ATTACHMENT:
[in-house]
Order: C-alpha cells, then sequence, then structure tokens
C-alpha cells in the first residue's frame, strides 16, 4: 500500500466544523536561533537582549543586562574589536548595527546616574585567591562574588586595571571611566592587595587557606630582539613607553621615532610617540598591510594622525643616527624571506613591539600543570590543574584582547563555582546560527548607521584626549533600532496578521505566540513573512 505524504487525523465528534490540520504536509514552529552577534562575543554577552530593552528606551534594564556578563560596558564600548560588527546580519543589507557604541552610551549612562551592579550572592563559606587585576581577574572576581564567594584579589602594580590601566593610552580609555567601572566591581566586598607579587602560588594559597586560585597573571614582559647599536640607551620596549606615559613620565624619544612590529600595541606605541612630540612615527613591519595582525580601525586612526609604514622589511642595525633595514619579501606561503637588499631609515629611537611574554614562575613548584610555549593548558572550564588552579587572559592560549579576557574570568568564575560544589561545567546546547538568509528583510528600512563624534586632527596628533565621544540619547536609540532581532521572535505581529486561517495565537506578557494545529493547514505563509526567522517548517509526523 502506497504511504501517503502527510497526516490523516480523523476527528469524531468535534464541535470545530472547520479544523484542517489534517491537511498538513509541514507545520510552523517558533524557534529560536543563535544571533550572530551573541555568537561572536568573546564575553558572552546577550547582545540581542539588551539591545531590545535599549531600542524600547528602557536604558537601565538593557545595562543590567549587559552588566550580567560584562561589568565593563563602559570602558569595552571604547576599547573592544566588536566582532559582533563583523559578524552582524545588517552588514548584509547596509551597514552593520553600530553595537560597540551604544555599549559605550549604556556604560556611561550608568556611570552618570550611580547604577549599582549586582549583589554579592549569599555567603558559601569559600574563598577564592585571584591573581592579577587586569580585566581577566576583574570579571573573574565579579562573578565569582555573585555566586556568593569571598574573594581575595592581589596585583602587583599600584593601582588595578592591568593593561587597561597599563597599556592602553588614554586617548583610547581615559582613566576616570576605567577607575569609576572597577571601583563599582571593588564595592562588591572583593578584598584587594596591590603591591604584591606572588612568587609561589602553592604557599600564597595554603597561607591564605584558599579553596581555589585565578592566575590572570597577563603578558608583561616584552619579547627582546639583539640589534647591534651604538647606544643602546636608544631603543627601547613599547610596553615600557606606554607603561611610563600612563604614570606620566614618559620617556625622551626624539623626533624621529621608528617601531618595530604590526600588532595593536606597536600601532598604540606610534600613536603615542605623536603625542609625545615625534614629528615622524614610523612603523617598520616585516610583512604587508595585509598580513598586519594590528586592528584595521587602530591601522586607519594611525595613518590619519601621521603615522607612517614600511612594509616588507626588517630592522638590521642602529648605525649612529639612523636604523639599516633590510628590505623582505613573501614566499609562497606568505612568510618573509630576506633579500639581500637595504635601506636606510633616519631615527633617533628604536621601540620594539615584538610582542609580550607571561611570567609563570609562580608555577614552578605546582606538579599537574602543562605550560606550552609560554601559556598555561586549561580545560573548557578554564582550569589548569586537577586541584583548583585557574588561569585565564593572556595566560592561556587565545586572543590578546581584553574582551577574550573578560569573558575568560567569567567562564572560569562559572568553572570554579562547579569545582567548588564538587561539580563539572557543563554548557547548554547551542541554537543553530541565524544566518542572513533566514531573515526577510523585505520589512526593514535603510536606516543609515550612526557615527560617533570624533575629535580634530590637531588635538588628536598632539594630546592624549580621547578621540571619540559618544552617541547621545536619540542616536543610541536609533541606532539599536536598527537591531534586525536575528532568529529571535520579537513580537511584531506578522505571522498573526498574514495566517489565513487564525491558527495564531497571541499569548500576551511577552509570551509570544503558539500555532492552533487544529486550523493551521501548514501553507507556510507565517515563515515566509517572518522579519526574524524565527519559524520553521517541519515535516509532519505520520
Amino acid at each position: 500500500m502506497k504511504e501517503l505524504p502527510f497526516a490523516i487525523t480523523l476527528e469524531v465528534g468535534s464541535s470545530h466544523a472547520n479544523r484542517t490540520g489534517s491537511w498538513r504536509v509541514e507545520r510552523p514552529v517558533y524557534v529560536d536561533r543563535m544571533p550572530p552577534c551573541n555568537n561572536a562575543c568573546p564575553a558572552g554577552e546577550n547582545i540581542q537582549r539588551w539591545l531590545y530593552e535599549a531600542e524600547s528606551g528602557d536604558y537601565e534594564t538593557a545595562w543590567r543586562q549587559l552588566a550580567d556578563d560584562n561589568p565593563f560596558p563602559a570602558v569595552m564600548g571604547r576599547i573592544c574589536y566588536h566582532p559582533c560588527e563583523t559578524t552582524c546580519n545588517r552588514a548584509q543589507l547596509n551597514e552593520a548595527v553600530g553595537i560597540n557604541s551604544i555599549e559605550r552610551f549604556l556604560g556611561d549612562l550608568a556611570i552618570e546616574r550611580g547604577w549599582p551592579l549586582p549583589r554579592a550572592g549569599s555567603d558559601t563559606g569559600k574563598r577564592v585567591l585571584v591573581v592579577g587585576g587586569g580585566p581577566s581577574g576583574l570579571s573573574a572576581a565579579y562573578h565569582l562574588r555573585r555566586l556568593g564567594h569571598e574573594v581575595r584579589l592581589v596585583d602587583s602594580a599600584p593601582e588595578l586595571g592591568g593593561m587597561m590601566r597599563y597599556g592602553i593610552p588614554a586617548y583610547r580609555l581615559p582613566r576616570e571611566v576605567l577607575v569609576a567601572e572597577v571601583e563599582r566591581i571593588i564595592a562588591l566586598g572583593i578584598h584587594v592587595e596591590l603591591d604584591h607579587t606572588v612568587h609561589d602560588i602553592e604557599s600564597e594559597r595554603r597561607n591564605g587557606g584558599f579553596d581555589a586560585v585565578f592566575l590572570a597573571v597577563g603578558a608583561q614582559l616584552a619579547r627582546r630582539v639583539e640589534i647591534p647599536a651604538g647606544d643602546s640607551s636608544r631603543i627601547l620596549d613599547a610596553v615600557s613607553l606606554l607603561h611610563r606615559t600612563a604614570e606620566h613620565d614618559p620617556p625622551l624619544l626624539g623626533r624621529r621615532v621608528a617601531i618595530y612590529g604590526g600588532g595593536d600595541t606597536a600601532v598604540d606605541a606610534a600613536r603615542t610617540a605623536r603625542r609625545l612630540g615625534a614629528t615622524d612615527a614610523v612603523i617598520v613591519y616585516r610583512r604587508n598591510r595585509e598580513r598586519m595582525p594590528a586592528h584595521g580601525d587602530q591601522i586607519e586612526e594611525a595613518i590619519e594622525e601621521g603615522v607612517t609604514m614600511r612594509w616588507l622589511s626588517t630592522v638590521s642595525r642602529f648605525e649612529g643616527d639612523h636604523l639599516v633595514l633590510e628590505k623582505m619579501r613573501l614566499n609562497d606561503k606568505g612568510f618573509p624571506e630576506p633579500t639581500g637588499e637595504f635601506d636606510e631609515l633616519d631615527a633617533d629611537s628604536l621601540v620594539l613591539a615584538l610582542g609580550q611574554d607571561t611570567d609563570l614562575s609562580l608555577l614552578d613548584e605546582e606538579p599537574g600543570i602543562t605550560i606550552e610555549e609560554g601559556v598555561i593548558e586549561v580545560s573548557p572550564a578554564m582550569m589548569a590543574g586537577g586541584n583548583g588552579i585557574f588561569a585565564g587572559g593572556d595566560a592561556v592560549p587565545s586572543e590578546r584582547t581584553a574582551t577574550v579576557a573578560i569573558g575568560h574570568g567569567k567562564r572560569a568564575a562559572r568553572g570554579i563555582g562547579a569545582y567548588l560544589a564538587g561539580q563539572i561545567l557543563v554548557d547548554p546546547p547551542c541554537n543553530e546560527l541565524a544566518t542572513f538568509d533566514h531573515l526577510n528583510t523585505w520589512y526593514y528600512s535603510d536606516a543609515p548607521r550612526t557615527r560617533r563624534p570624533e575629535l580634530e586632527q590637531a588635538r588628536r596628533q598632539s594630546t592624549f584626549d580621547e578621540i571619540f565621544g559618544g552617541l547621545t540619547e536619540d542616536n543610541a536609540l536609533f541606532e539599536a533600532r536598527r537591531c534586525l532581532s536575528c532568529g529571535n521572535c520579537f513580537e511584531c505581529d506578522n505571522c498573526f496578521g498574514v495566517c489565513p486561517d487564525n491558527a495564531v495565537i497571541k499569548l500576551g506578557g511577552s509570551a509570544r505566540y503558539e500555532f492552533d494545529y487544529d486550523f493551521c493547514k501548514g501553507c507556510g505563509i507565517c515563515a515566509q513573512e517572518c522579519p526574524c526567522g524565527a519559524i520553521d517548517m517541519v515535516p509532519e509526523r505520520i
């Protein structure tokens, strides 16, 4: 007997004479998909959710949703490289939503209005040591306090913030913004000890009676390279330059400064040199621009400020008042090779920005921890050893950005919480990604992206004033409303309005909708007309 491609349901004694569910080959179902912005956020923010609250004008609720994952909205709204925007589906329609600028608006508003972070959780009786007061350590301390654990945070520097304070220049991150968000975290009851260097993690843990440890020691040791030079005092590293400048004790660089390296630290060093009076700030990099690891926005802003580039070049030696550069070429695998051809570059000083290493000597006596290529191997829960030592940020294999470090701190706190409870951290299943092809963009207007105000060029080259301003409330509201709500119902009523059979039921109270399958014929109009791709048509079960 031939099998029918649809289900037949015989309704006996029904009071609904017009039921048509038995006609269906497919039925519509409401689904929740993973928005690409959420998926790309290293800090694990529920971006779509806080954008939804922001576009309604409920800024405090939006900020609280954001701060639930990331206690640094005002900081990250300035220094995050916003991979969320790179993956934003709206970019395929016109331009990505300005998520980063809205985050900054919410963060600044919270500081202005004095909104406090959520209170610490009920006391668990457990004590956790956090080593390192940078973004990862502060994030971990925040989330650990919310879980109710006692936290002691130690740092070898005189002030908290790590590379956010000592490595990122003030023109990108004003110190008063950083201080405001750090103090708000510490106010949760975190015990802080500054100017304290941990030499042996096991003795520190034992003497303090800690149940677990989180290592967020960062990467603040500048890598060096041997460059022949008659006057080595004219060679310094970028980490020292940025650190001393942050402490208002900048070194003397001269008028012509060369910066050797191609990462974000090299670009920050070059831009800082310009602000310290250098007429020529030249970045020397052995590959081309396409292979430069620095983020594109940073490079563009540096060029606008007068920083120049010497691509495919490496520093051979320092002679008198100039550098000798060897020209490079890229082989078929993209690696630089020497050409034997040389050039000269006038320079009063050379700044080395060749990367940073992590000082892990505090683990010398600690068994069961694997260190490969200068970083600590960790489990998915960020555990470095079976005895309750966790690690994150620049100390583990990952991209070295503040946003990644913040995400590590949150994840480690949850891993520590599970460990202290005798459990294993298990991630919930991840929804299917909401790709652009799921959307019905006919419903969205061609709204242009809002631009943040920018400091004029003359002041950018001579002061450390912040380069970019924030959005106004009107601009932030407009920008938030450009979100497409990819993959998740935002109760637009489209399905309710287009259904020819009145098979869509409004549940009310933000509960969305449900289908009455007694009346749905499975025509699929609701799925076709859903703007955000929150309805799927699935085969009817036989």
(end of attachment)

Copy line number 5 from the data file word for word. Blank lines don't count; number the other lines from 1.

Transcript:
């Protein structure tokens, strides 16, 4: 007997004479998909959710949703490289939503209005040591306090913030913004000890009676390279330059400064040199621009400020008042090779920005921890050893950005919480990604992206004033409303309005909708007309 491609349901004694569910080959179902912005956020923010609250004008609720994952909205709204925007589906329609600028608006508003972070959780009786007061350590301390654990945070520097304070220049991150968000975290009851260097993690843990440890020691040791030079005092590293400048004790660089390296630290060093009076700030990099690891926005802003580039070049030696550069070429695998051809570059000083290493000597006596290529191997829960030592940020294999470090701190706190409870951290299943092809963009207007105000060029080259301003409330509201709500119902009523059979039921109270399958014929109009791709048509079960 031939099998029918649809289900037949015989309704006996029904009071609904017009039921048509038995006609269906497919039925519509409401689904929740993973928005690409959420998926790309290293800090694990529920971006779509806080954008939804922001576009309604409920800024405090939006900020609280954001701060639930990331206690640094005002900081990250300035220094995050916003991979969320790179993956934003709206970019395929016109331009990505300005998520980063809205985050900054919410963060600044919270500081202005004095909104406090959520209170610490009920006391668990457990004590956790956090080593390192940078973004990862502060994030971990925040989330650990919310879980109710006692936290002691130690740092070898005189002030908290790590590379956010000592490595990122003030023109990108004003110190008063950083201080405001750090103090708000510490106010949760975190015990802080500054100017304290941990030499042996096991003795520190034992003497303090800690149940677990989180290592967020960062990467603040500048890598060096041997460059022949008659006057080595004219060679310094970028980490020292940025650190001393942050402490208002900048070194003397001269008028012509060369910066050797191609990462974000090299670009920050070059831009800082310009602000310290250098007429020529030249970045020397052995590959081309396409292979430069620095983020594109940073490079563009540096060029606008007068920083120049010497691509495919490496520093051979320092002679008198100039550098000798060897020209490079890229082989078929993209690696630089020497050409034997040389050039000269006038320079009063050379700044080395060749990367940073992590000082892990505090683990010398600690068994069961694997260190490969200068970083600590960790489990998915960020555990470095079976005895309750966790690690994150620049100390583990990952991209070295503040946003990644913040995400590590949150994840480690949850891993520590599970460990202290005798459990294993298990991630919930991840929804299917909401790709652009799921959307019905006919419903969205061609709204242009809002631009943040920018400091004029003359002041950018001579002061450390912040380069970019924030959005106004009107601009932030407009920008938030450009979100497409990819993959998740935002109760637009489209399905309710287009259904020819009145098979869509409004549940009310933000509960969305449900289908009455007694009346749905499975025509699929609701799925076709859903703007955000929150309805799927699935085969009817036989």